I’ve worked in strict corporate environments, modern flexible startups, and my own home office. I’ve spent my days in traditional cubicles and bustling co-working spaces, as well as on trains, planes, and my couch. And while every experience has been valuable, I’d be lying if I said working from home wasn’t my absolute favorite.
I’m 100 percent on the remote work bandwagon, and I can see why 2.9 percent of the workforce (about 3.9 million people) are working remotely at least on a part-time basis. Percentage-wise it may not seem like much, but I know plenty of people who would love to be part of that 2.9 percent — which is why I did some digging and found the top industries, companies, and roles for remote work.
I wanted to learn more about this new remote world we’re living in, so I consulted a report from FlexJobs that shed some major light on the state of telecommuting in the U.S. Let’s dive into my findings so you can say goodbye to that frigid office air conditioning and hello to casual Friday 24/7.
Start at Your Current Job
Before you launch into a job search with the intent of finding remote work, speak with your current company about your options. I once worked in a corporate environment that was so strict that we were assigned times we could go to lunch. No one ever imagined they would have allowed an employee to work remotely. But when an employee of many years who was in good standing explained he needed to move to a less expensive locale so he could afford to have more children, they allowed him to work remotely.
Every office has different policies and every employee has different life circumstances. So start by being honest with your manager and see if any compromises may be made. Working remotely two days a week might help you cut back on your commute and stress while keeping your employers feeling comfortable by being able to touch base with you in person. If you aren’t able to find a remote working solution that works for both parties, it may be time to look for a new job.Source: Design Love Fest
I thought I could predict which industries were most accepting of remote work, and some were obvious, like the tech field, but others came as a bit of a surprise. The biggest career fields with remote jobs were:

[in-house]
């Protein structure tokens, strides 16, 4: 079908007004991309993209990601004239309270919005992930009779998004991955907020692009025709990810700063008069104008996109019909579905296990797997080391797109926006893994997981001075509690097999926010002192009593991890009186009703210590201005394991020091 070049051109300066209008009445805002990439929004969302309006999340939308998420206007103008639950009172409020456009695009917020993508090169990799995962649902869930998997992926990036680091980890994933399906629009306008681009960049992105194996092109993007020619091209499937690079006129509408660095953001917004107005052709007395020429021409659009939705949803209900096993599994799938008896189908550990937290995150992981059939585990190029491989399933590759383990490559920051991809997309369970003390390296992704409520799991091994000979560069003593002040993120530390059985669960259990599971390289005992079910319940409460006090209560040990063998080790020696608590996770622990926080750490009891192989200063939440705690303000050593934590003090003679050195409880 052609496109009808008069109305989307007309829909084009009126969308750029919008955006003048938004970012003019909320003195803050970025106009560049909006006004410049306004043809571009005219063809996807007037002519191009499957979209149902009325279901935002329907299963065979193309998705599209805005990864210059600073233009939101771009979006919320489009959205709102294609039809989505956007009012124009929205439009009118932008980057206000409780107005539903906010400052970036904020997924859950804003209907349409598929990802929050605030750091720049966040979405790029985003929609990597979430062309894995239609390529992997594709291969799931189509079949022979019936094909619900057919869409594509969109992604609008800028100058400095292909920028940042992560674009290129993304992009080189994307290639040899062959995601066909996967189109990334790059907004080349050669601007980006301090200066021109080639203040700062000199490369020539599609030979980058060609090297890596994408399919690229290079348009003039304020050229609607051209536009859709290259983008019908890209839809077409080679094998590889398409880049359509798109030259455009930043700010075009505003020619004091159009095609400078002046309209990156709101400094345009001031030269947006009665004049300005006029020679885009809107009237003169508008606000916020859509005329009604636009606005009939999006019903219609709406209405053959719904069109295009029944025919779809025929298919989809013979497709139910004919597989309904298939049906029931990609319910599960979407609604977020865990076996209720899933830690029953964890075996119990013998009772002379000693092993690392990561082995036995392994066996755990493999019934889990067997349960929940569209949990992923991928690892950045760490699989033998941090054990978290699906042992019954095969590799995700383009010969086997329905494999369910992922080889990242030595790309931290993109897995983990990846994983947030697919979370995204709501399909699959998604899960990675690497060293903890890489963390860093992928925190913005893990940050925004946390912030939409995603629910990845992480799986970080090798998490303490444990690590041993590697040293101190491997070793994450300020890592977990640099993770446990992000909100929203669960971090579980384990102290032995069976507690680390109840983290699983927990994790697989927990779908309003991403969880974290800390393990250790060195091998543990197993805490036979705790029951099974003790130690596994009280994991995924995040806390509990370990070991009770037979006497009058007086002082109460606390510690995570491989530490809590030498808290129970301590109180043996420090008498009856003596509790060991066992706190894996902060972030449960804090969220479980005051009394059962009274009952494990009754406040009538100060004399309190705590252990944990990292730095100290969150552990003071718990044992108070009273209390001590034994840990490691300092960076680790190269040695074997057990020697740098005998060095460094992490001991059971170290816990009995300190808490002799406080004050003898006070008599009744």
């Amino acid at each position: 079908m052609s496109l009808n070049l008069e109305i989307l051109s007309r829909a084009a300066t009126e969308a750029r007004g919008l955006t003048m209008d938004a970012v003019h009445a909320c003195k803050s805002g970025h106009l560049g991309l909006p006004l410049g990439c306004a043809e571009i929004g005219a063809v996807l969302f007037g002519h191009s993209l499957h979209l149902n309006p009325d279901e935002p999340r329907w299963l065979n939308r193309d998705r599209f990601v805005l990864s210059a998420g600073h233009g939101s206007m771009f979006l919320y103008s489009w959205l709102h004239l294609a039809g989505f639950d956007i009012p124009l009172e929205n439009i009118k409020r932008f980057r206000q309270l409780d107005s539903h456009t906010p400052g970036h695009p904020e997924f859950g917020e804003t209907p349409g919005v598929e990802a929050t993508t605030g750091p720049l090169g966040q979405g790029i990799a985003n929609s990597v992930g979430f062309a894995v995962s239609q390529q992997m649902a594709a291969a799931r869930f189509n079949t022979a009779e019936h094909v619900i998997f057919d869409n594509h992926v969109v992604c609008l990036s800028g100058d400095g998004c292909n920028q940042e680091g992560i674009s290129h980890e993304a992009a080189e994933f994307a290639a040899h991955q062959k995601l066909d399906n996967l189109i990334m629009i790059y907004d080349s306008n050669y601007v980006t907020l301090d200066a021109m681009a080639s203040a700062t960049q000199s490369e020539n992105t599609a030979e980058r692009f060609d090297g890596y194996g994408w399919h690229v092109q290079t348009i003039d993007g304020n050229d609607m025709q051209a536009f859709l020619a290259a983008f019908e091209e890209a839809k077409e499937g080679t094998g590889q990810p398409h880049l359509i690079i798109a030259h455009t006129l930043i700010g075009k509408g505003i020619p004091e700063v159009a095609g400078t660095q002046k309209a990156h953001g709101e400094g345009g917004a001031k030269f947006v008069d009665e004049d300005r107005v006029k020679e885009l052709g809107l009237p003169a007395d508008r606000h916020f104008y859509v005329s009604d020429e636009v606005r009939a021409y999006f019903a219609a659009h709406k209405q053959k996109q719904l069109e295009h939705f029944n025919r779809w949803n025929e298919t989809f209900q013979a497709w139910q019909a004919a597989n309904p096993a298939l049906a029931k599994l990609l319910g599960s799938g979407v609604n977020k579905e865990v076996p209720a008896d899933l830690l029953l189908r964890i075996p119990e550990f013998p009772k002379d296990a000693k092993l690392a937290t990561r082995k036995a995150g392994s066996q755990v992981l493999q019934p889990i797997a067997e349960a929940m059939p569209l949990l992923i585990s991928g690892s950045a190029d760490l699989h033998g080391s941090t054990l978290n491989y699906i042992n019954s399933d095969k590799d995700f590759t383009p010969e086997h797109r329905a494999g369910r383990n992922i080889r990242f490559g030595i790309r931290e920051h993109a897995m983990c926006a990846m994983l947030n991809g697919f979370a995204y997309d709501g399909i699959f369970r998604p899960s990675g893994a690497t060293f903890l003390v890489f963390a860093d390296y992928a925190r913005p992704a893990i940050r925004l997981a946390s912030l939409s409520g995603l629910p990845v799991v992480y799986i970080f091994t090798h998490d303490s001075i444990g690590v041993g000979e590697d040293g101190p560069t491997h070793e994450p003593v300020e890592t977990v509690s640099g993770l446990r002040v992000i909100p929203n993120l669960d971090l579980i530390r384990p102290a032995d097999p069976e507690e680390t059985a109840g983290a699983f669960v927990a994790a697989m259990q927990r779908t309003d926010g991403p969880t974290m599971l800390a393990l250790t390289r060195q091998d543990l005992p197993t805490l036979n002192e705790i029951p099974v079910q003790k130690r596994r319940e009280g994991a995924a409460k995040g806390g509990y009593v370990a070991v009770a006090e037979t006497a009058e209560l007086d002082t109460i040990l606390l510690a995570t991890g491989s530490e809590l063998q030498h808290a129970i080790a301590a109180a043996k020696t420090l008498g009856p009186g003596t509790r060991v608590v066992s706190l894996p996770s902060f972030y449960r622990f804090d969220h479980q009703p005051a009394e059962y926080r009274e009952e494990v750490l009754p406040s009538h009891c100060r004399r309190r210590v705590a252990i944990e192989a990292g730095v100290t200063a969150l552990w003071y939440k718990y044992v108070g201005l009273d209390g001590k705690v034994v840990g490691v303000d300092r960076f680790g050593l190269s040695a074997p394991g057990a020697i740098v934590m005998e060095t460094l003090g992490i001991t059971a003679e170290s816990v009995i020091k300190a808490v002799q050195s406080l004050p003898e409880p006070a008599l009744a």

- medical and health
- computer and IT
- education and training
- customer service
- accounting and finance
- travel and hospitality
If you’ve forged a career in an industry not on this list, have no fear! The following industries’ remote opportunities are growing:
- virtual administration
- client services
- state and local government
If you’re flexible on which industry you’re working in, why not consider a company that is already encouraging of remote work? According to FlexJobs, these 30 companies are very remote-friendly. Lists like this are extremely helpful because it can help you target your job search to companies you know will be supportive of remote work. This list from Forbes is even more expansive and features big names like CVS Health, HD Supply, Houghton Mifflin Harcourt, JPMorgan Chase, American Express, Adobe, Toyota, Nielsen, Wells Fargo, SalesForce, and Dell.
Tech companies seem to reign supreme when it comes to remote work, but Williams-Sonoma made the list too, and who could say no to an employee discount there?Source: The House That Lars Built
Like the top industries, the top roles for remote work surprised me. Some roles were obvious, like writers, but I never thought teachers or nurses would make the list (I guess we really are living in a digital world!). Other top roles for remote work include everything from accountants to engineers to medical coders, so check out the list for all your possible opportunities!
Your Job Search
Of course, if none of these companies, industries, or roles appeal to you, you can always search job sites for remote work specifically. Just add “remote” to the location field of your search and some good options should appear. Creative industries and startups are also great places to target your search. Working for yourself is another option and we have some great resources for you on working as a freelancer. Or if starting your own business has more of an appeal, check out some of these articles.